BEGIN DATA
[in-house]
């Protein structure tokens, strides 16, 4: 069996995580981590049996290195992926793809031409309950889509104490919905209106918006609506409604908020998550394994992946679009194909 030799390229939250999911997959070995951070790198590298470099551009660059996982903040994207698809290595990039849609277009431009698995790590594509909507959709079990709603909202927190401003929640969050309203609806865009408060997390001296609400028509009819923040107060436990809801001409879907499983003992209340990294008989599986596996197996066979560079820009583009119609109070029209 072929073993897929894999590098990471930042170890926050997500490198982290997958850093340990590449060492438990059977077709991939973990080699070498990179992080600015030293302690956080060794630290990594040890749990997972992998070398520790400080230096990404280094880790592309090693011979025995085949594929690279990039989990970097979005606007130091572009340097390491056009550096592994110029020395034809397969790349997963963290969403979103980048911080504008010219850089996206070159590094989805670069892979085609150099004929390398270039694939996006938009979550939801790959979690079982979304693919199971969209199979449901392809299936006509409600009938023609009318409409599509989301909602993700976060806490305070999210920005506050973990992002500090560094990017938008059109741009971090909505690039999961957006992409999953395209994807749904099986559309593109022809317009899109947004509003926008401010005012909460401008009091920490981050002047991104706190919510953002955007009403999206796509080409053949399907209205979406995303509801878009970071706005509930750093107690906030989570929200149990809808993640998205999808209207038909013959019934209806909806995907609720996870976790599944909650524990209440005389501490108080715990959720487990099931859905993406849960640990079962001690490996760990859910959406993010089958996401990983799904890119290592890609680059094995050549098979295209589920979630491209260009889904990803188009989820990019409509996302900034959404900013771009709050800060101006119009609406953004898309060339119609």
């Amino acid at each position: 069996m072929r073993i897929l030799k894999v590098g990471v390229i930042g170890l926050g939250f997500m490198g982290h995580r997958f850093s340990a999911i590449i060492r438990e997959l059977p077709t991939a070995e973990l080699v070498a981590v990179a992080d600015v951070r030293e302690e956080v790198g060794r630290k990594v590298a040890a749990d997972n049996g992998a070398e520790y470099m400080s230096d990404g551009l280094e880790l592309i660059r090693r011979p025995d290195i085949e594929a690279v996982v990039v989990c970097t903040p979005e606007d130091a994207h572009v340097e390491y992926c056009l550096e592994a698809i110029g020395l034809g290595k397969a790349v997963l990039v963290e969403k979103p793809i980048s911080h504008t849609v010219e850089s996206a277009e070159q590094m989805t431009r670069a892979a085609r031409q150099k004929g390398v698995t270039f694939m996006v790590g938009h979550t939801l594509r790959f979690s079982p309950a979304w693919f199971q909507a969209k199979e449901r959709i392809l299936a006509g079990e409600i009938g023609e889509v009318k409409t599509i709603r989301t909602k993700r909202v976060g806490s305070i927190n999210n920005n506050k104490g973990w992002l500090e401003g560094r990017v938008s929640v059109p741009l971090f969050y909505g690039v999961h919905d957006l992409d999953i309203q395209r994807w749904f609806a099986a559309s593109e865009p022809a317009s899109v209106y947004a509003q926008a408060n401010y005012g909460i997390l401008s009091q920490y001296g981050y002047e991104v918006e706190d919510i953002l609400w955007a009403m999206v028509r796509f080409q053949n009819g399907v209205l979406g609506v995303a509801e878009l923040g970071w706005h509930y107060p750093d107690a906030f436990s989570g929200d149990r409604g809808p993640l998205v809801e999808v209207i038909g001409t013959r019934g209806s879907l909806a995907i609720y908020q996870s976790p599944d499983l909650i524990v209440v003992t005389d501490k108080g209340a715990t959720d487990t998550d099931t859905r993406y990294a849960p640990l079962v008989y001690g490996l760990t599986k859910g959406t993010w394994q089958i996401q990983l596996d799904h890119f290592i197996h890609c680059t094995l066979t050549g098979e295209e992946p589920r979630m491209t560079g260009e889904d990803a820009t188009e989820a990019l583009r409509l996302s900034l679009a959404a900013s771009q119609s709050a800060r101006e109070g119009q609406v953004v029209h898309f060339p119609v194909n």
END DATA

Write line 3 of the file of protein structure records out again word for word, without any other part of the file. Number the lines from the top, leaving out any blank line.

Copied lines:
């Amino acid at each position: 069996m072929r073993i897929l030799k894999v590098g990471v390229i930042g170890l926050g939250f997500m490198g982290h995580r997958f850093s340990a999911i590449i060492r438990e997959l059977p077709t991939a070995e973990l080699v070498a981590v990179a992080d600015v951070r030293e302690e956080v790198g060794r630290k990594v590298a040890a749990d997972n049996g992998a070398e520790y470099m400080s230096d990404g551009l280094e880790l592309i660059r090693r011979p025995d290195i085949e594929a690279v996982v990039v989990c970097t903040p979005e606007d130091a994207h572009v340097e390491y992926c056009l550096e592994a698809i110029g020395l034809g290595k397969a790349v997963l990039v963290e969403k979103p793809i980048s911080h504008t849609v010219e850089s996206a277009e070159q590094m989805t431009r670069a892979a085609r031409q150099k004929g390398v698995t270039f694939m996006v790590g938009h979550t939801l594509r790959f979690s079982p309950a979304w693919f199971q909507a969209k199979e449901r959709i392809l299936a006509g079990e409600i009938g023609e889509v009318k409409t599509i709603r989301t909602k993700r909202v976060g806490s305070i927190n999210n920005n506050k104490g973990w992002l500090e401003g560094r990017v938008s929640v059109p741009l971090f969050y909505g690039v999961h919905d957006l992409d999953i309203q395209r994807w749904f609806a099986a559309s593109e865009p022809a317009s899109v209106y947004a509003q926008a408060n401010y005012g909460i997390l401008s009091q920490y001296g981050y002047e991104v918006e706190d919510i953002l609400w955007a009403m999206v028509r796509f080409q053949n009819g399907v209205l979406g609506v995303a509801e878009l923040g970071w706005h509930y107060p750093d107690a906030f436990s989570g929200d149990r409604g809808p993640l998205v809801e999808v209207i038909g001409t013959r019934g209806s879907l909806a995907i609720y908020q996870s976790p599944d499983l909650i524990v209440v003992t005389d501490k108080g209340a715990t959720d487990t998550d099931t859905r993406y990294a849960p640990l079962v008989y001690g490996l760990t599986k859910g959406t993010w394994q089958i996401q990983l596996d799904h890119f290592i197996h890609c680059t094995l066979t050549g098979e295209e992946p589920r979630m491209t560079g260009e889904d990803a820009t188009e989820a990019l583009r409509l996302s900034l679009a959404a900013s771009q119609s709050a800060r101006e109070g119009q609406v953004v029209h898309f060339p119609v194909n």